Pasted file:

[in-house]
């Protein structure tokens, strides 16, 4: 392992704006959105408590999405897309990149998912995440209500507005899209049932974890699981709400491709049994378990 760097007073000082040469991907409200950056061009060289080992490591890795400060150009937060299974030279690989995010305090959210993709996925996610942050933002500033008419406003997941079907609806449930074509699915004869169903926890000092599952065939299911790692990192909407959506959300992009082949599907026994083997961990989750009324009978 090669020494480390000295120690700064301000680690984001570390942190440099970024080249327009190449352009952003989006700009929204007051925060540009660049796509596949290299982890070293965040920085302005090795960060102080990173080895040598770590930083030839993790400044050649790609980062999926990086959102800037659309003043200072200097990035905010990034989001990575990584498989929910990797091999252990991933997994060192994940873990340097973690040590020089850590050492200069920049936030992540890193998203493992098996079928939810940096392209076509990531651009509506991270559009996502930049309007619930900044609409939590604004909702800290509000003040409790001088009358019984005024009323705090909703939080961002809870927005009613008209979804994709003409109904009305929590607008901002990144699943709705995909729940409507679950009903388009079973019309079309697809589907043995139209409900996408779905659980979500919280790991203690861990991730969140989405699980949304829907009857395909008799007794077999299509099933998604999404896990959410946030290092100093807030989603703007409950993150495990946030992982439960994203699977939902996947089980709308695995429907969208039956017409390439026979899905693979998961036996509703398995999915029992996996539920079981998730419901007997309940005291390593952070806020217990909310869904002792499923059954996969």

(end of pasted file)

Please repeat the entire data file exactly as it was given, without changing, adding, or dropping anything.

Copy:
[in-house]
């Protein structure tokens, strides 16, 4: 392992704006959105408590999405897309990149998912995440209500507005899209049932974890699981709400491709049994378990 760097007073000082040469991907409200950056061009060289080992490591890795400060150009937060299974030279690989995010305090959210993709996925996610942050933002500033008419406003997941079907609806449930074509699915004869169903926890000092599952065939299911790692990192909407959506959300992009082949599907026994083997961990989750009324009978 090669020494480390000295120690700064301000680690984001570390942190440099970024080249327009190449352009952003989006700009929204007051925060540009660049796509596949290299982890070293965040920085302005090795960060102080990173080895040598770590930083030839993790400044050649790609980062999926990086959102800037659309003043200072200097990035905010990034989001990575990584498989929910990797091999252990991933997994060192994940873990340097973690040590020089850590050492200069920049936030992540890193998203493992098996079928939810940096392209076509990531651009509506991270559009996502930049309007619930900044609409939590604004909702800290509000003040409790001088009358019984005024009323705090909703939080961002809870927005009613008209979804994709003409109904009305929590607008901002990144699943709705995909729940409507679950009903388009079973019309079309697809589907043995139209409900996408779905659980979500919280790991203690861990991730969140989405699980949304829907009857395909008799007794077999299509099933998604999404896990959410946030290092100093807030989603703007409950993150495990946030992982439960994203699977939902996947089980709308695995429907969208039956017409390439026979899905693979998961036996509703398995999915029992996996539920079981998730419901007997309940005291390593952070806020217990909310869904002792499923059954996969």